Your company logo is far more than a doodle that decorates your business card and website. It is a symbol that has the potential to be synonymous with your product or service. A good, memorable logo can do the job of reminding the public of your excellence. A great logo can do that as well as evoke positive associations with feelings of comfort, confidence, love, security, adventure, or whatever you most want to convey with your brand. A logo design services professional will take you through a series of important steps to help you decide on the logo that represents you best.
Here are some of the decisions you will need to make in the logo design process:
Name Your Business
How would you like your name to appear? Do you want the name written out traditionally or presented as a web address – all one word and ending in “.com?” Do you have a stylized form in mind such as using all capitals or none? Keep in mind other concepts you may want to bring in as well. How will the lettering of the business name look in conjunction with the image you have in mind? Will you be including a tagline?
Secondarily, would you like your name to appear? A logo that needs no verbal introduction is a coveted item. In general, it takes a long time to build up recognition so complete – think the Nike “swoosh” – that the company name is not needed. Unless your company is very well-established, including the name of your business in your logo is strongly recommended.
Envision Your Icon
What kind of design are you considering? Do you want to include images that represent objects or people such as a house, car, computer, or family? Do you prefer a logo icon that is simply a shape alongside or surrounding your company name? Take some time to consider the feelings conjured up for most people by various shapes. Softer, rounded shapes tend to be welcoming and gentle. Harder edges and angles communicate power. Vertical lines can give off a sense of strength and horizontal lines can represent stability. Those are just a few examples of the psychology of shapes.
The colors you choose are also very much part of the puzzle that makes a great logo. Do you have established company colors that you must incorporate or if you’re starting from scratch, which color or colors do you have in mind? Are there any you definitely want to avoid? FastCompany.com presents a series of infographics on the colors of the rainbow and what is most often associated with each. Yellow gives off a sense of cheerfulness and warmth. Green symbolizes money, health, and nature. Purple can bring up thoughts of wisdom, wealth, and royalty. Keep your primary audience in mind, because cultural differences can be a factor. For example, in the United States, red and blue have acquired specific political meanings. In other parts of the world, those same colors often represent different or even opposite political persuasions.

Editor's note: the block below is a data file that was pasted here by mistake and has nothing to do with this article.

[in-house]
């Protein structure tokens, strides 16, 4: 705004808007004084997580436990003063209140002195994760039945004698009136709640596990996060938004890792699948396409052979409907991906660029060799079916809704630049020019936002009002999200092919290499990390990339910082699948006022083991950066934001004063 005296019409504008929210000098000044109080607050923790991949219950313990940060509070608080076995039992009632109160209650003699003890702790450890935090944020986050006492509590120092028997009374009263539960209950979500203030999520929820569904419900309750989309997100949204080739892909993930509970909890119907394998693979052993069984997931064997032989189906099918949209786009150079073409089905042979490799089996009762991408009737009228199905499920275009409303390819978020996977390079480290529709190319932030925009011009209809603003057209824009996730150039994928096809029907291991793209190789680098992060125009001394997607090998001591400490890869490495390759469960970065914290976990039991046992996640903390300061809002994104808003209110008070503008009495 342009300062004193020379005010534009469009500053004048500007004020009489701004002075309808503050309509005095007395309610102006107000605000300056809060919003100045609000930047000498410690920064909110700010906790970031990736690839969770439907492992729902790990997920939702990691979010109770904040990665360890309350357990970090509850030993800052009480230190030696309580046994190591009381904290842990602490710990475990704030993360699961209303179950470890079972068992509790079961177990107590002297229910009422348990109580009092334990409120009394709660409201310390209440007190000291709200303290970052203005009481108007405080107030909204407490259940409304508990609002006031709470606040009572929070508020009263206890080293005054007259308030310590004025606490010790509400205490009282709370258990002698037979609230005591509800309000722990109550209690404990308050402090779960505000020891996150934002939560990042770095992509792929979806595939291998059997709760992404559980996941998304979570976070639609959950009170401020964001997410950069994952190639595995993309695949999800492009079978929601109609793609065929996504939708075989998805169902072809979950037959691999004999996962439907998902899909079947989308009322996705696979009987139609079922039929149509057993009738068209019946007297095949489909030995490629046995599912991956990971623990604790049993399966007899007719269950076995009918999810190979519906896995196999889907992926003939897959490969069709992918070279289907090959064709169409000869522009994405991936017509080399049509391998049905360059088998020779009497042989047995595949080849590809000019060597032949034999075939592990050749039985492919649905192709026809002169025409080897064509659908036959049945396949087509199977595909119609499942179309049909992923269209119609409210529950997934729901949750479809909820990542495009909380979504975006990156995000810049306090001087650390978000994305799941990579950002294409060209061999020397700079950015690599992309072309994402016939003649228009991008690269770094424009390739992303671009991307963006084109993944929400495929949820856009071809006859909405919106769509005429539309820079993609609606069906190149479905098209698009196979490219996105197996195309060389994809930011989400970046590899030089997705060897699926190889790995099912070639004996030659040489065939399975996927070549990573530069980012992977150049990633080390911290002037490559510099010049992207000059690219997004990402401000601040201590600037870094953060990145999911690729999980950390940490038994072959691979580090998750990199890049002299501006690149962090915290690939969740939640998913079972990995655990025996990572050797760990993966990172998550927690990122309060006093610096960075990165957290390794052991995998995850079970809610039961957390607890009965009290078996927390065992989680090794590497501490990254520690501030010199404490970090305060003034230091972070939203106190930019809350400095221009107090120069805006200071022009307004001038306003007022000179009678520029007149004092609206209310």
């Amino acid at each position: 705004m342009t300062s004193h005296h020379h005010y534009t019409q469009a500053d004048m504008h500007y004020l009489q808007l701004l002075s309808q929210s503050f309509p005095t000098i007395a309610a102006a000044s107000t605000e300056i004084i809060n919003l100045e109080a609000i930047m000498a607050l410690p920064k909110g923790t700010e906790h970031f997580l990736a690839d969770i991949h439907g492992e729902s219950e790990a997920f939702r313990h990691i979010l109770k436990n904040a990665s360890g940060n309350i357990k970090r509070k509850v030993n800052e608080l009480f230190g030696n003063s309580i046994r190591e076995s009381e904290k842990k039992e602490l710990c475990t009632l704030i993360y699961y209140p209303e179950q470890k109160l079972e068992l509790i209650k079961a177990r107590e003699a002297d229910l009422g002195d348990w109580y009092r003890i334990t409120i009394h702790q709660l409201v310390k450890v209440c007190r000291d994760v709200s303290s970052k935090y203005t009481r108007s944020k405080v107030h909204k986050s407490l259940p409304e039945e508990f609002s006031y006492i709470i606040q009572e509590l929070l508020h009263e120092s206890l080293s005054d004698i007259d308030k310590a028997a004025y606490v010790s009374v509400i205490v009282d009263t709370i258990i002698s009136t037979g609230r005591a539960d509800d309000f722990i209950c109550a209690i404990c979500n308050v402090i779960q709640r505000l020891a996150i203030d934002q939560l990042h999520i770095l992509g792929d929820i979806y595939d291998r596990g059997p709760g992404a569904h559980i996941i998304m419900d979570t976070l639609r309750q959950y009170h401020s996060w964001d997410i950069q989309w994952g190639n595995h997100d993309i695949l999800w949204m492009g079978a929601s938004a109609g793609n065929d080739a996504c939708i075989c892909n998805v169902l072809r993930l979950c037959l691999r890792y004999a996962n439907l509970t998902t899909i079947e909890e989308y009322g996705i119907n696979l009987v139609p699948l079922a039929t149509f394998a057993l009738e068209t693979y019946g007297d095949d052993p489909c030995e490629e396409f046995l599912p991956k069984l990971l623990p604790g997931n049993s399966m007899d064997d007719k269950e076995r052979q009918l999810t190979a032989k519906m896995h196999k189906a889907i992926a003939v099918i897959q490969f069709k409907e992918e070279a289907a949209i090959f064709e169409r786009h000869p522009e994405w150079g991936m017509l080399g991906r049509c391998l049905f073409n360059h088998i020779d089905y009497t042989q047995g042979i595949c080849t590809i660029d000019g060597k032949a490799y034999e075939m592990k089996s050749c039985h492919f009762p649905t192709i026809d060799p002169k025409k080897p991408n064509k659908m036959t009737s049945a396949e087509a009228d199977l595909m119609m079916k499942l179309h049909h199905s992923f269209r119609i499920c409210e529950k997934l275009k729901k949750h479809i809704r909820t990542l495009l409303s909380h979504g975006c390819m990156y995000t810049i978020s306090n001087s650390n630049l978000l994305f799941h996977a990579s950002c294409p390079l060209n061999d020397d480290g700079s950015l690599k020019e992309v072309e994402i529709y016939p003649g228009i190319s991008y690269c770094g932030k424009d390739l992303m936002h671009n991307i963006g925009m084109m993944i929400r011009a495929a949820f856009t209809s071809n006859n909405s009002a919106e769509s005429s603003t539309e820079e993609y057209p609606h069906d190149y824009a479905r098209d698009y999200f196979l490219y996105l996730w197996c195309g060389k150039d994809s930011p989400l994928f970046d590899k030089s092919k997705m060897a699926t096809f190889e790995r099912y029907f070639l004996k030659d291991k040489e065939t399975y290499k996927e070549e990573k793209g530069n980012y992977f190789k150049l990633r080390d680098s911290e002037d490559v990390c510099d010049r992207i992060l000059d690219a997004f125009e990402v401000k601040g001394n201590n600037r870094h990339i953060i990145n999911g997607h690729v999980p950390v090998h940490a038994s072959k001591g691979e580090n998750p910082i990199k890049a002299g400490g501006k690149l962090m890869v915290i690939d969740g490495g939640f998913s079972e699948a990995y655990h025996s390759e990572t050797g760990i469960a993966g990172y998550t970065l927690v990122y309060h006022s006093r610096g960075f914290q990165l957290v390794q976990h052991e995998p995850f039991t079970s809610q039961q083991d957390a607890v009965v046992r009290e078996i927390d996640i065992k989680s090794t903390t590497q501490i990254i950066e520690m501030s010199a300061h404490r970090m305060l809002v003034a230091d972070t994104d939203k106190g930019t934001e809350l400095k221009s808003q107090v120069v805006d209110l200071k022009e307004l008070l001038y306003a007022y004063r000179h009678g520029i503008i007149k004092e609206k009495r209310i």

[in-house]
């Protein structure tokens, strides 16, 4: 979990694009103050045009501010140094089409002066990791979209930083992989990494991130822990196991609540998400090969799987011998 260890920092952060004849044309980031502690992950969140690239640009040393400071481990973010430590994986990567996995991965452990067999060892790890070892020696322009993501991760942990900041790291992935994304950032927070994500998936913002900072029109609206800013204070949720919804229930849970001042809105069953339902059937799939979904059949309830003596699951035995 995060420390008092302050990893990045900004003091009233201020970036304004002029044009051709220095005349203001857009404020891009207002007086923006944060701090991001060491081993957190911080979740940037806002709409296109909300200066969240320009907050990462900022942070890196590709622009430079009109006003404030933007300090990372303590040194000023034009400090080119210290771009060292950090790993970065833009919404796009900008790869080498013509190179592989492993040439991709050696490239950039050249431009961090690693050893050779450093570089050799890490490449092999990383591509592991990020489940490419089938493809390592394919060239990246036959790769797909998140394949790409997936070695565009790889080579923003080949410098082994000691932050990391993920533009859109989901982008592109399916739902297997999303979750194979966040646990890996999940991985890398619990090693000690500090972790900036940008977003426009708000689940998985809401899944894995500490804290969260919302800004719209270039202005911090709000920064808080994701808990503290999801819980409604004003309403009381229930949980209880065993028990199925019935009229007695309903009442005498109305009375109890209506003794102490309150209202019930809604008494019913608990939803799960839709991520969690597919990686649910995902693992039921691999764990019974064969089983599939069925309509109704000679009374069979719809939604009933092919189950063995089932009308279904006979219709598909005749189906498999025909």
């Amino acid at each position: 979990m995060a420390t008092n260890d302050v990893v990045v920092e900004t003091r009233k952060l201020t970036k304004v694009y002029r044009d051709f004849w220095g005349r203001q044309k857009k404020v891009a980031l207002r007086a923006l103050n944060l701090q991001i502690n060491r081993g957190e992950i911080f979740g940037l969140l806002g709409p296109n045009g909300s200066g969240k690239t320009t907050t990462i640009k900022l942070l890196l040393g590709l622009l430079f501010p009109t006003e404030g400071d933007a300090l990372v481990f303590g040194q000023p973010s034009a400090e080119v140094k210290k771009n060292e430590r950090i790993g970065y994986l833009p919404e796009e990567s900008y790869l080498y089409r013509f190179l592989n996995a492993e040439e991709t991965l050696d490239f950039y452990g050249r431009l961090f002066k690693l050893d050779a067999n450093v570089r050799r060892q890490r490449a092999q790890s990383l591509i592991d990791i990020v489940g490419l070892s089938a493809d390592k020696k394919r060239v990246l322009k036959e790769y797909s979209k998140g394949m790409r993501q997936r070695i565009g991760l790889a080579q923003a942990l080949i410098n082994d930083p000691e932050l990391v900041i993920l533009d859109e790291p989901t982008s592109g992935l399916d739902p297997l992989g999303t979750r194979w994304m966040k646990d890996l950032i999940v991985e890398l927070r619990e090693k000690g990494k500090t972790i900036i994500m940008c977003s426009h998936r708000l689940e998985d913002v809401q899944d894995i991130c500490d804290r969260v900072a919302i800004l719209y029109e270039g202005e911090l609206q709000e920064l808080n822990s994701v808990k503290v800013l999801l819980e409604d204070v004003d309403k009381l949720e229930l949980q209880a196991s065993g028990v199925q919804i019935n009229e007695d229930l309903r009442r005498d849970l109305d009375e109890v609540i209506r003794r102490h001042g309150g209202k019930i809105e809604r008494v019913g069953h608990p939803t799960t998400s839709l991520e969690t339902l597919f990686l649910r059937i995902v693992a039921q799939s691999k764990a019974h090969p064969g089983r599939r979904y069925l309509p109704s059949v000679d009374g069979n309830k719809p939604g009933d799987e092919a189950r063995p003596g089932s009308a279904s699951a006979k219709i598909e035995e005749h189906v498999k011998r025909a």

Are you interested in adding texture to your logo, such as the look of brick, marble, sand, or paisley? Sketch out your ideas and take some time reflecting on how they make you feel. How do the words and image hang together? Will it look good in different sizes? In black & white as well as in color? Do you need to make adjustments? Notice how some familiar logo icons affect you. It is always a good idea to ask a few trusted others to share their responses.
What’s the Message?
If you’ve already been experimenting with colors and designs, you probably have a sense of how you want potential customers to think about and remember your company, products, and services. What are the adjectives that you’d like to associate with your work? What is your brand story? Do the ideas you’ve sketched out match what you’re thinking of so far? A conversation with a logo design specialist can help you sort out the details. Loebig Ink Graphic Designer, Angela Martinez, gives each client a draft of four to six concepts.
“I always try to find out what the client really wants it to say. A lot of times they have something in mind but don’t yet know how to explain it, so the first round of drafts usually helps point us in the right direction,” Angela says.
Once you have found the clear path to what you’re looking for, it’s time to choose a final design for a striking logo to represent your brand.
At the end of the logo design process, you will want a sharp image that will look its best no matter where it is applied. Angela Martinez emphasizes the importance of producing vector logos. A program that uses pixels is not able to produce a logo you can use anywhere at any size. According to Shutterstock.com:
“…vector graphics are comprised of formulaic curves. Due to a vector’s mathematical makeup, each path, line, or curve looks precise at any size. These complex shapes and lines can be produced exclusively in vector-based programs, such as Adobe Illustrator or Sketch.”
Once your vector logo has been designed and completed, you are ready to show the world a new, powerful expression of who you are and what you do.
Check out some of the logos our design team has created here.
Clem, Alex. “3 Reasons Why Your Brand Logo Needs to Be a Vector,” Shutterstock.com. https://www.shutterstock.com/blog/why-your-brand-needs-a-vector-logo
Gillett, Rachel. “What Your Logo’s Color Says About Your Company (Infographic),” FastCompany.com, https://www.fastcompany.com/3028378/what-your-logos-color-says-about-your-company-infographic
workerbee. “The Meaning of Logo Shapes,” 99designs. https://99designs.com/blog/tips/logo-shapes/